Categories
Potpourri

Here is where I wax philosophical

Picture me, dear reader, kicked back in my favorite writing chair of red upholstry, a personal size chocolate lava cake within reach and two very happy but sleepy greyhounds reclining nearby, on this the final minutes of my birthday….

Birthdays for me are a time of reflection. I think about the year gone by, the year ahead, what I’ve gained, what I’ve lost, and somehow what it all means.

What I have:

I’ll start with the basics – a roof over my head. A nice roof, a safe roof, a roof that keeps me warm and dry, a roof in a neighborhood where I don’t have to hear gunshots or worry about my car being broken into. And I have a car: one that will get me from point A to B without rattling, roaring, smoking or exploding; one with all of its working parts and its windows intact; one with an ipod jack (!). Oh, and I have enough cash to survive.

What I don’t have:

My mother. She’s been gone nearly 22 years, and on my birthday I can’t help but think of how she sheltered my developing little body and pushed me out into the world. You think it’d get easier as the years pass, but it doesnt, not really.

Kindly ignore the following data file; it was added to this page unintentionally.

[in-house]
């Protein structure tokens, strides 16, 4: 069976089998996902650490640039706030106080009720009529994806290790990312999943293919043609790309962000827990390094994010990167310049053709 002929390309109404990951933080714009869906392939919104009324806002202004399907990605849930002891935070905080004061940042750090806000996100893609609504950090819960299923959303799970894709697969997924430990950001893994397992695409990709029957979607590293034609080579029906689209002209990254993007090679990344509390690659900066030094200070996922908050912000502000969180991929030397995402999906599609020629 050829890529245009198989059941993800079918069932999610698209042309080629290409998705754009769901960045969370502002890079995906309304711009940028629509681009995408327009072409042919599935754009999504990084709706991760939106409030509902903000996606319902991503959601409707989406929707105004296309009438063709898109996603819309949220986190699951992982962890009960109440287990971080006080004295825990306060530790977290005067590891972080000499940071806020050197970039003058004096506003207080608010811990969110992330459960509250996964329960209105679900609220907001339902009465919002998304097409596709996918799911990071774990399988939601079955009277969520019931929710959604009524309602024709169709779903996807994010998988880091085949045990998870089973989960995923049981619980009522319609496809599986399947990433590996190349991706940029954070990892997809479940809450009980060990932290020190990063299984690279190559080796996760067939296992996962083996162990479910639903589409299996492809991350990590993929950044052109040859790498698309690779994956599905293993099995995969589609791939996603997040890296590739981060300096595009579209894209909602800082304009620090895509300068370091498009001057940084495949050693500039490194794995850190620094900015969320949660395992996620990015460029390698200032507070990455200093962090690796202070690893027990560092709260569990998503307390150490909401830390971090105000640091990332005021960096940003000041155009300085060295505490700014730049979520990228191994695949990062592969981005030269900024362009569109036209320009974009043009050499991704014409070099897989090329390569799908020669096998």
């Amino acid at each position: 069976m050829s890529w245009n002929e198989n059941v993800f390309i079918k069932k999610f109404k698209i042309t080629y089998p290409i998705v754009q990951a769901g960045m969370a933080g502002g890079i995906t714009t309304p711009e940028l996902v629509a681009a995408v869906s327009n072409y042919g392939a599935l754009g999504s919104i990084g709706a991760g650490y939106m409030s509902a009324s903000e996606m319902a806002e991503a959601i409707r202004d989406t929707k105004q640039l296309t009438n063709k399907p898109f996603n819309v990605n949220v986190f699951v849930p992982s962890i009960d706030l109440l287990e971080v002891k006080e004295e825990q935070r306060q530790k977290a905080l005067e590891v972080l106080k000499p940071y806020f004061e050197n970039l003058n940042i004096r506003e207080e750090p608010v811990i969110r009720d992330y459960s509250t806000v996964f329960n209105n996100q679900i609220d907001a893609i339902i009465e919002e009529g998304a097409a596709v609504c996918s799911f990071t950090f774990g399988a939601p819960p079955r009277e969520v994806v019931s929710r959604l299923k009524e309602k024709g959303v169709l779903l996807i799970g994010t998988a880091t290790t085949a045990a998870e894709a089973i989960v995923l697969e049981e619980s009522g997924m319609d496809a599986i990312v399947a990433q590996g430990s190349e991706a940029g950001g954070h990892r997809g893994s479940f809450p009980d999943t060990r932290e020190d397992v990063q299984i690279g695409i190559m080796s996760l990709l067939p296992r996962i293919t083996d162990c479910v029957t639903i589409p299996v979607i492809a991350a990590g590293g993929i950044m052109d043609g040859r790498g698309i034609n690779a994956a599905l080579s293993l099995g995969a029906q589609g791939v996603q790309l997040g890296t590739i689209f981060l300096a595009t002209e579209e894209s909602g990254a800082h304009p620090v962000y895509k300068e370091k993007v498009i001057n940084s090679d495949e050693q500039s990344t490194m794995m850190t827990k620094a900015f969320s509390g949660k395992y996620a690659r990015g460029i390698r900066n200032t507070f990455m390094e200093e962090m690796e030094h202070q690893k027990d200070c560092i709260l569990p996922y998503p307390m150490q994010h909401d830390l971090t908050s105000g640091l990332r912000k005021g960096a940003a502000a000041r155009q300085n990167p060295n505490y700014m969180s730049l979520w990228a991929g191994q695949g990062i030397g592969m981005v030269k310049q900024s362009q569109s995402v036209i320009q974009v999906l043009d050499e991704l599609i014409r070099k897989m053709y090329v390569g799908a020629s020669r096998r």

Two kidneys. I gave one up to my sister two years ago (as of August 5th). I trusted that the doctors would take care of us and respect the sacrifice I made, but they didn’t. They turned my ‘gift’ into a waste.

My sisters. I lost them within months of losing the kidney, because of the kidney. Maybe I’ll get them back some day, because unlike my mother they’re still alive, but that will require some major understanding on their part and I don’t know if that’s possible. Some things just can’t be forgiven with time.

What I have:

My father. He is reliable, loyal, repsectful, and supportive. He may not have always been the father I thought I wanted, but he has always been the father I’ve needed. He taught me what’s important in a man and how a man should treat a woman he loves.

Plus, he gave me my great hair (and told me if I stop looking for greys, everything will be right with the world)

Pgrumpy, my partner of almost 19 years, who has always accepted me for exactly who I am, regardless of how insane, off-kilter, illogical or needy that may be. I am a handful, make no mistake.

And I have friends. Their numbers are not huge, but they are precious. They make me laugh; they make me think; they remind of the simple things I sometimes forget. They open their homes to me; they open their hearts too.

What I don’t have:

I am not watching a friend die, unlike someone very close to me. I see how weary it makes her, but I also know she is steadfast, and will be until her friend no longer needs her. Of all the burdens I carry, that one I don’t, and I’m grateful. So I’ll be present for her, as long as she needs me to be.

Add Your Thoughts